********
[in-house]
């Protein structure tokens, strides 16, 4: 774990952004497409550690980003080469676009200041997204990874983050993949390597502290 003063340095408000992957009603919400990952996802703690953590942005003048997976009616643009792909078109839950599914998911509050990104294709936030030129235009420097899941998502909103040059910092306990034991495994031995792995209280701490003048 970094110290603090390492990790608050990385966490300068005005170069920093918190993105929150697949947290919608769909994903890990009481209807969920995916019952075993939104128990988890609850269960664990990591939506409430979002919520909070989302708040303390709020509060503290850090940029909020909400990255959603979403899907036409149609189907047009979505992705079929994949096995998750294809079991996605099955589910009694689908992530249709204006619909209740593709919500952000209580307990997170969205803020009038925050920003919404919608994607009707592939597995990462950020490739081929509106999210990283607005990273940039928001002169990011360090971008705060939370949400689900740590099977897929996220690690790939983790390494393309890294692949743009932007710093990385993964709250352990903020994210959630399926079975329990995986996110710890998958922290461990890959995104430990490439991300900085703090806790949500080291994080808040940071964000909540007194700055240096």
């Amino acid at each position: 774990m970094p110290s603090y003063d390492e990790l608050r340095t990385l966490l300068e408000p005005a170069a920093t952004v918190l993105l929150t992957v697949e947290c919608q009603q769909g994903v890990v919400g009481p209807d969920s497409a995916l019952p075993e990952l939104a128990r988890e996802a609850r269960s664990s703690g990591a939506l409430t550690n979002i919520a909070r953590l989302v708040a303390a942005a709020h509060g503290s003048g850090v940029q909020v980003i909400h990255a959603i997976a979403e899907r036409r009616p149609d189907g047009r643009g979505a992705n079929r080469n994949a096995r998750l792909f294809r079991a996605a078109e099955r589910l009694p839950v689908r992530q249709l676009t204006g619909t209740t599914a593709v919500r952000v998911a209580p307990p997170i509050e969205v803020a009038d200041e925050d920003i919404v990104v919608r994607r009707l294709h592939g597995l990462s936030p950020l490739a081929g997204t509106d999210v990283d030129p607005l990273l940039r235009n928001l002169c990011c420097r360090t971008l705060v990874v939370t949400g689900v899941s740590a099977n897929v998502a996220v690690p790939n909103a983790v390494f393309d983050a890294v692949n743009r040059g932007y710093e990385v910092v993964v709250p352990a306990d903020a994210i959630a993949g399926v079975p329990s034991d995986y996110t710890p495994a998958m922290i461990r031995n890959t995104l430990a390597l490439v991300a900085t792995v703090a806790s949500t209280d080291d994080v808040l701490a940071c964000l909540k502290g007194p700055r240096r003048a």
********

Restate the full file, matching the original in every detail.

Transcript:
[in-house]
């Protein structure tokens, strides 16, 4: 774990952004497409550690980003080469676009200041997204990874983050993949390597502290 003063340095408000992957009603919400990952996802703690953590942005003048997976009616643009792909078109839950599914998911509050990104294709936030030129235009420097899941998502909103040059910092306990034991495994031995792995209280701490003048 970094110290603090390492990790608050990385966490300068005005170069920093918190993105929150697949947290919608769909994903890990009481209807969920995916019952075993939104128990988890609850269960664990990591939506409430979002919520909070989302708040303390709020509060503290850090940029909020909400990255959603979403899907036409149609189907047009979505992705079929994949096995998750294809079991996605099955589910009694689908992530249709204006619909209740593709919500952000209580307990997170969205803020009038925050920003919404919608994607009707592939597995990462950020490739081929509106999210990283607005990273940039928001002169990011360090971008705060939370949400689900740590099977897929996220690690790939983790390494393309890294692949743009932007710093990385993964709250352990903020994210959630399926079975329990995986996110710890998958922290461990890959995104430990490439991300900085703090806790949500080291994080808040940071964000909540007194700055240096």
């Amino acid at each position: 774990m970094p110290s603090y003063d390492e990790l608050r340095t990385l966490l300068e408000p005005a170069a920093t952004v918190l993105l929150t992957v697949e947290c919608q009603q769909g994903v890990v919400g009481p209807d969920s497409a995916l019952p075993e990952l939104a128990r988890e996802a609850r269960s664990s703690g990591a939506l409430t550690n979002i919520a909070r953590l989302v708040a303390a942005a709020h509060g503290s003048g850090v940029q909020v980003i909400h990255a959603i997976a979403e899907r036409r009616p149609d189907g047009r643009g979505a992705n079929r080469n994949a096995r998750l792909f294809r079991a996605a078109e099955r589910l009694p839950v689908r992530q249709l676009t204006g619909t209740t599914a593709v919500r952000v998911a209580p307990p997170i509050e969205v803020a009038d200041e925050d920003i919404v990104v919608r994607r009707l294709h592939g597995l990462s936030p950020l490739a081929g997204t509106d999210v990283d030129p607005l990273l940039r235009n928001l002169c990011c420097r360090t971008l705060v990874v939370t949400g689900v899941s740590a099977n897929v998502a996220v690690p790939n909103a983790v390494f393309d983050a890294v692949n743009r040059g932007y710093e990385v910092v993964v709250p352990a306990d903020a994210i959630a993949g399926v079975p329990s034991d995986y996110t710890p495994a998958m922290i461990r031995n890959t995104l430990a390597l490439v991300a900085t792995v703090a806790s949500t209280d080291d994080v808040l701490a940071c964000l909540k502290g007194p700055r240096r003048a």